Rule #4 - Don’t use needless complexity, like Philip K. Dick's Do Androids Dream of Electric Sheep.

Rule #5 – Don't be ironic, like Kerrelyn Sparks' bestselling Eat, Prey, Love, or Charlain Harris's Dead and gone.

Rules aside, there is a website where you can put your title to the test. This program generates the odds a title has of becoming a bestseller. If it’s accurate, my next book is going to sell a zillion copies! However the Dead Until Dark, Charlain Harris's book that spawned True Blood shows only 10.6% chance of succeeding, so maybe take it with a grain of salt.

My first two books were named organically, like pets. Book #1 in the Quantum Enchantment Series, The Spell of Rosette was just ‘Rosette’ for years. She got ‘The Spell’ as the story matured. 

Book #2, Arrows of Time was named for the narrative structure. It’s based on the theoretical notion that time is fully symmetrical - arrows going both ways and around in circles. I named Strange Attractors before I wrote a word of it. The idea of ‘strange attractors’- a pattern that appeared chaotic until seen from the right perspective - intrigued me.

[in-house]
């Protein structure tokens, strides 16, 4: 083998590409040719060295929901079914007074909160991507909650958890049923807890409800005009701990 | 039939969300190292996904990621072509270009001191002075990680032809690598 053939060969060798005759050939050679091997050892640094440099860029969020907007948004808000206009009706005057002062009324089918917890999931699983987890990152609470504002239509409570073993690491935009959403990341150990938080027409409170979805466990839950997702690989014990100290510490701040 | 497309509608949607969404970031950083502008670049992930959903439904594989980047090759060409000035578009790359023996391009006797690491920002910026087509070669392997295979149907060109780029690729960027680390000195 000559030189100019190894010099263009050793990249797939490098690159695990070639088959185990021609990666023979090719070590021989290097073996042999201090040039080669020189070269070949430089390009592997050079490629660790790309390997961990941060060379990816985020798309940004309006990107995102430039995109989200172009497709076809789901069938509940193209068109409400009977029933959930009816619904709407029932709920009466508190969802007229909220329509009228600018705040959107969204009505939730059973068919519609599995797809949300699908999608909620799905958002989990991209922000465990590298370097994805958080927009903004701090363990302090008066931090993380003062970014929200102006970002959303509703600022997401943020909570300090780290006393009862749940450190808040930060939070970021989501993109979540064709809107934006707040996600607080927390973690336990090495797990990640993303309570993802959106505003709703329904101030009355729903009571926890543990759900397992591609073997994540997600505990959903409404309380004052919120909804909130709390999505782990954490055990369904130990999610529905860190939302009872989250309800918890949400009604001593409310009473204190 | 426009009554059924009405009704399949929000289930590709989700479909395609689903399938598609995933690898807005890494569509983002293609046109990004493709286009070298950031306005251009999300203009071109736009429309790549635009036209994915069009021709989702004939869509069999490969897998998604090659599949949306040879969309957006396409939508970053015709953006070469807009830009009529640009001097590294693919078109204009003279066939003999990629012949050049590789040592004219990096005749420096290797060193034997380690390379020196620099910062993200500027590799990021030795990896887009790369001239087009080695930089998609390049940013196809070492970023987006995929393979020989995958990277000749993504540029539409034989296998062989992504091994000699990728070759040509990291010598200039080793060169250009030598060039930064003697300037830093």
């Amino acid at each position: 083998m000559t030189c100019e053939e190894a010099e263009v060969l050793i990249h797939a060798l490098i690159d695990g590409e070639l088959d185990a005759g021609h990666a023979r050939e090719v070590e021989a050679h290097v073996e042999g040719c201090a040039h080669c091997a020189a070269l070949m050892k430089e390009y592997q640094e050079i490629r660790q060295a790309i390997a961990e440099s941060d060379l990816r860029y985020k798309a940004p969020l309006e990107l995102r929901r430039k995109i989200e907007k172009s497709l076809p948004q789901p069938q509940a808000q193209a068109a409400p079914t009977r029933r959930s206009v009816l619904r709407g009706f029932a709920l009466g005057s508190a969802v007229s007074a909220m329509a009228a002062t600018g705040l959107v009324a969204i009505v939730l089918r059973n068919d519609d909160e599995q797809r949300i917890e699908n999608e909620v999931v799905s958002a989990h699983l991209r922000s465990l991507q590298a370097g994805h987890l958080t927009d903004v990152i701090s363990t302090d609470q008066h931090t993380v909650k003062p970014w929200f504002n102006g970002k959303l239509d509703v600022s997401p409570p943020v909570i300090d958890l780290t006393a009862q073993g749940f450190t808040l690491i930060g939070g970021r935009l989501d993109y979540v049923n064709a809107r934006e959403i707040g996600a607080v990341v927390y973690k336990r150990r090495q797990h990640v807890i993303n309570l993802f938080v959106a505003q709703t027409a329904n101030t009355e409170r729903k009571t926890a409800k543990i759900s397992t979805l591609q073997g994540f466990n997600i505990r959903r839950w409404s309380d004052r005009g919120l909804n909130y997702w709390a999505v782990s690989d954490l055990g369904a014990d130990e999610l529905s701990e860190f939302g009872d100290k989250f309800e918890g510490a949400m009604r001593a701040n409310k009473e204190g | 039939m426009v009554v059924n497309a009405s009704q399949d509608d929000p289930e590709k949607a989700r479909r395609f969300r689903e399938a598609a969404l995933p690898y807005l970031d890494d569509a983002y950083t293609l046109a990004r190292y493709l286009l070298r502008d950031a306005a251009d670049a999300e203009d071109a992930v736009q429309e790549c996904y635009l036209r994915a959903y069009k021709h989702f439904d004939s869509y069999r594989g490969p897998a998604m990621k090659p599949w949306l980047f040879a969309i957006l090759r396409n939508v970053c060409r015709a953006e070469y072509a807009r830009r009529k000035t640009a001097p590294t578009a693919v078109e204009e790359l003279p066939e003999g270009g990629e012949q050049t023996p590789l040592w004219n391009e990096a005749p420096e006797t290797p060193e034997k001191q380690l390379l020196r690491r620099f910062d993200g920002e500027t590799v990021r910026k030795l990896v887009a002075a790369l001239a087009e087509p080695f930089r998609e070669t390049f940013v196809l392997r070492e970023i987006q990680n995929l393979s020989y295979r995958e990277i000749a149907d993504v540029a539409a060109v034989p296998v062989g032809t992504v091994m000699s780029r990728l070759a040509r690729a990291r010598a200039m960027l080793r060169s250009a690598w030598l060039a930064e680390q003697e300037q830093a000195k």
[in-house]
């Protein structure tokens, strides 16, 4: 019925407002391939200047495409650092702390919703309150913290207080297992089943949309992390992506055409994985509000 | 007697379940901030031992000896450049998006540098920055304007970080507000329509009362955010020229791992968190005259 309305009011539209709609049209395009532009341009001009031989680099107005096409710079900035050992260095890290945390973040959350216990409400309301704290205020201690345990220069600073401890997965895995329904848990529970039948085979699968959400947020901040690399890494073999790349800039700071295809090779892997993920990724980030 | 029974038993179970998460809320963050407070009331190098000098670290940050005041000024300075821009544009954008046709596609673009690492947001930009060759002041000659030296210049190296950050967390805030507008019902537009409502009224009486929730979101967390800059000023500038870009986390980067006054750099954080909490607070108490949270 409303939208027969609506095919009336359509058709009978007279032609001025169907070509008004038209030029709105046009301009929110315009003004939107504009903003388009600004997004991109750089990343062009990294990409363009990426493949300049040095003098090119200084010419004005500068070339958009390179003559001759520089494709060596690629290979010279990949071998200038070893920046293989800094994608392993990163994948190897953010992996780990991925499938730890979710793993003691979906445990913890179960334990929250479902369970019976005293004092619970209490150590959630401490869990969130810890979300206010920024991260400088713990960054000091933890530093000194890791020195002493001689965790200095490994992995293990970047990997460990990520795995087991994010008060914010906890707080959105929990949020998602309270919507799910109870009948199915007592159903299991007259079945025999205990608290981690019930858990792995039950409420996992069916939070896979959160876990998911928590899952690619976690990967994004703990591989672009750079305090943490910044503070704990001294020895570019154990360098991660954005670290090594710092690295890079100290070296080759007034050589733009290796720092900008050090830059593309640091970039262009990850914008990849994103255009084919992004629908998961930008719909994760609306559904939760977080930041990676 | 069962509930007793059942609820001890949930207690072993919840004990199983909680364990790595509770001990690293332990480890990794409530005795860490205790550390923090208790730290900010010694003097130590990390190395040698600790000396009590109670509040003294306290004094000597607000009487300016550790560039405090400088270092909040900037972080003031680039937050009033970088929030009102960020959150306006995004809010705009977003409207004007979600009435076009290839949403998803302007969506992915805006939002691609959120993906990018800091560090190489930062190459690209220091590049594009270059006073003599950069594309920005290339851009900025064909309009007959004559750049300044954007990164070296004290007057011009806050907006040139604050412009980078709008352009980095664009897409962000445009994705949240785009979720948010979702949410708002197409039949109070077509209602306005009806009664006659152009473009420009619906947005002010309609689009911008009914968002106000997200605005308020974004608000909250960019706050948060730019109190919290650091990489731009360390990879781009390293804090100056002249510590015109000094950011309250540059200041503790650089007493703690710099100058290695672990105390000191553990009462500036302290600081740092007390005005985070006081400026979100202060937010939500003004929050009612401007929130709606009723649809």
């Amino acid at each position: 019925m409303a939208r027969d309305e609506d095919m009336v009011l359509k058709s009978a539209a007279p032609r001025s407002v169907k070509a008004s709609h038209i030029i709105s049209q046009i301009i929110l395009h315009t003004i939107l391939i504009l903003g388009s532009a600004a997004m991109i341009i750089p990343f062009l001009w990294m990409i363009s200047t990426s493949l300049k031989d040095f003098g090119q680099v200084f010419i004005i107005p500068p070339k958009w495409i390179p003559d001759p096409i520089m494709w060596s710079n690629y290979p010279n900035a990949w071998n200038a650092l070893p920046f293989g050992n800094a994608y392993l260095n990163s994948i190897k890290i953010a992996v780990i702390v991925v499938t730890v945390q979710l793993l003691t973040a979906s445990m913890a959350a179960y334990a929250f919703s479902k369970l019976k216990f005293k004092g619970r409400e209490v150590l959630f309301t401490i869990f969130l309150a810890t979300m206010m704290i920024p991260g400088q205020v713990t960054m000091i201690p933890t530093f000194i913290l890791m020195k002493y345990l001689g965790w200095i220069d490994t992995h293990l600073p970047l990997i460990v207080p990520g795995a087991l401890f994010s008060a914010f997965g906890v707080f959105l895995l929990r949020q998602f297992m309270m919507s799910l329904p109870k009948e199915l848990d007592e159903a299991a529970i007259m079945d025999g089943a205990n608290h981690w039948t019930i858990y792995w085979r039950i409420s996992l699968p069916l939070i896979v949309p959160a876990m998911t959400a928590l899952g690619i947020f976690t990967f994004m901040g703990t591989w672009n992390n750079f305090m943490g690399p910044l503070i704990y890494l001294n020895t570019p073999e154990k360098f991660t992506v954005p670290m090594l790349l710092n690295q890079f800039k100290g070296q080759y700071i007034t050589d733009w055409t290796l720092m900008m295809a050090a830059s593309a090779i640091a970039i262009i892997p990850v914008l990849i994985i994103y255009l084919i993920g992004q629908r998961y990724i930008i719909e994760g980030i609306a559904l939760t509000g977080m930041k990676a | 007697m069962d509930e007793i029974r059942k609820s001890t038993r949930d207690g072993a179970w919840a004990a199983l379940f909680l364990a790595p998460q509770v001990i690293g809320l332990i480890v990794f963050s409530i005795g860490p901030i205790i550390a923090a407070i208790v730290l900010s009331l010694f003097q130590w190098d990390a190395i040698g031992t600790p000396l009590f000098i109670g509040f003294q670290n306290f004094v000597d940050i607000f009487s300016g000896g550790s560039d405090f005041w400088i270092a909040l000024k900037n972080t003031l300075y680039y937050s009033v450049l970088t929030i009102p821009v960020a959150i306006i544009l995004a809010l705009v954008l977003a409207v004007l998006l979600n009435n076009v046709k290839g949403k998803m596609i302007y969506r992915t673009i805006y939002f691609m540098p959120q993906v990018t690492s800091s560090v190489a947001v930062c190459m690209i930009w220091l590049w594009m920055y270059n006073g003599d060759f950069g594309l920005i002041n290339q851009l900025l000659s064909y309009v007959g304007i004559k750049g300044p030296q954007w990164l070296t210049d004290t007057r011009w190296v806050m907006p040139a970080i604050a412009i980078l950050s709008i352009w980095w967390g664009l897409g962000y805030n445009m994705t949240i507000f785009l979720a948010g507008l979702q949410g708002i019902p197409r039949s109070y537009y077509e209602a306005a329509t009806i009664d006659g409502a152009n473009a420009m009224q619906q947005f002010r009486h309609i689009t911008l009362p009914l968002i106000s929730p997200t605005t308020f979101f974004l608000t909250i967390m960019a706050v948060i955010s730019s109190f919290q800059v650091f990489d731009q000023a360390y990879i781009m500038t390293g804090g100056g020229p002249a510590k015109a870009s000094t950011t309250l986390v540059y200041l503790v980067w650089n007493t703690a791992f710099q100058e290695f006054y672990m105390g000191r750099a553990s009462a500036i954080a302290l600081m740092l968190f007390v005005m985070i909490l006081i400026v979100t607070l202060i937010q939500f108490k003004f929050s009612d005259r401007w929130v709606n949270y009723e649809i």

My most recent release, the novella Blood and Water in Vampires Gone Wild, was originally the idea of a series of books in this genre (paranormal vampiric romance) called Of Blood and Water. Those who have had a look know why!

Has anyone a favourite ‘title story’ to tell? Is there one that particularly compels or repulses? I’d love to hear about it. Comments welcome!

* * * 

Kim Falconer is a Supernatural Underground author writing paranormal romance, urban fantasy, YA and epic science fantasy novels. She also co-directs Good Vibe Astrology, an astrology and law of attraction school.

You can find out more about Kim at kimfalconer.com or on the 11th House Blog. She posts here at the Supernatural Underground on the 16th of every month. Her latest release is Supernatural Underground: Vampires Gone Wild

9 comments:

Jaime Rush said...

I love "Across a Wine Dark Sea." It's so evocative.

One of my favorites is "Darkly Dreaming Dexter." Not only is it alliterative, it's compelling.